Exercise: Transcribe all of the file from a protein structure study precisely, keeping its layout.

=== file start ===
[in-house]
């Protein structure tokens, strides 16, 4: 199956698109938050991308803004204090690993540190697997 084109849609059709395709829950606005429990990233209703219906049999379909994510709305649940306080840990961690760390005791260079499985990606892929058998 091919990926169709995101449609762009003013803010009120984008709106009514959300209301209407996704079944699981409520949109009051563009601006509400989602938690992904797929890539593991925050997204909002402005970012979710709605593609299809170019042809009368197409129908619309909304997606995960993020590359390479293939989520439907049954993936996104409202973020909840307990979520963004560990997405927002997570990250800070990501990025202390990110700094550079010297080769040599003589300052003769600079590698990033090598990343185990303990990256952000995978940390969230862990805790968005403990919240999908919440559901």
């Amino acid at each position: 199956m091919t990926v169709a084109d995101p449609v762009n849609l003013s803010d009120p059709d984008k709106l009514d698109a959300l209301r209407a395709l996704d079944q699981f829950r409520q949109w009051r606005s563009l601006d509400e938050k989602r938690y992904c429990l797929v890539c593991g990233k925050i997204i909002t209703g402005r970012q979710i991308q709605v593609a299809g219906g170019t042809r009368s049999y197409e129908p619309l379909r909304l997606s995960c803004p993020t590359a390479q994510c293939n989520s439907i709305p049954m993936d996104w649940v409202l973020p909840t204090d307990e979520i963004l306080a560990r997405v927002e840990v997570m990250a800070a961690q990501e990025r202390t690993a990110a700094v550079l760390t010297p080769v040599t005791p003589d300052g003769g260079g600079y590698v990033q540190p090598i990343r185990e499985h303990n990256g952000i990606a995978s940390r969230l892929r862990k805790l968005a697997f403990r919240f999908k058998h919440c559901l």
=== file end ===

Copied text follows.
[in-house]
């Protein structure tokens, strides 16, 4: 199956698109938050991308803004204090690993540190697997 084109849609059709395709829950606005429990990233209703219906049999379909994510709305649940306080840990961690760390005791260079499985990606892929058998 091919990926169709995101449609762009003013803010009120984008709106009514959300209301209407996704079944699981409520949109009051563009601006509400989602938690992904797929890539593991925050997204909002402005970012979710709605593609299809170019042809009368197409129908619309909304997606995960993020590359390479293939989520439907049954993936996104409202973020909840307990979520963004560990997405927002997570990250800070990501990025202390990110700094550079010297080769040599003589300052003769600079590698990033090598990343185990303990990256952000995978940390969230862990805790968005403990919240999908919440559901």
């Amino acid at each position: 199956m091919t990926v169709a084109d995101p449609v762009n849609l003013s803010d009120p059709d984008k709106l009514d698109a959300l209301r209407a395709l996704d079944q699981f829950r409520q949109w009051r606005s563009l601006d509400e938050k989602r938690y992904c429990l797929v890539c593991g990233k925050i997204i909002t209703g402005r970012q979710i991308q709605v593609a299809g219906g170019t042809r009368s049999y197409e129908p619309l379909r909304l997606s995960c803004p993020t590359a390479q994510c293939n989520s439907i709305p049954m993936d996104w649940v409202l973020p909840t204090d307990e979520i963004l306080a560990r997405v927002e840990v997570m990250a800070a961690q990501e990025r202390t690993a990110a700094v550079l760390t010297p080769v040599t005791p003589d300052g003769g260079g600079y590698v990033q540190p090598i990343r185990e499985h303990n990256g952000i990606a995978s940390r969230l892929r862990k805790l968005a697997f403990r919240f999908k058998h919440c559901l």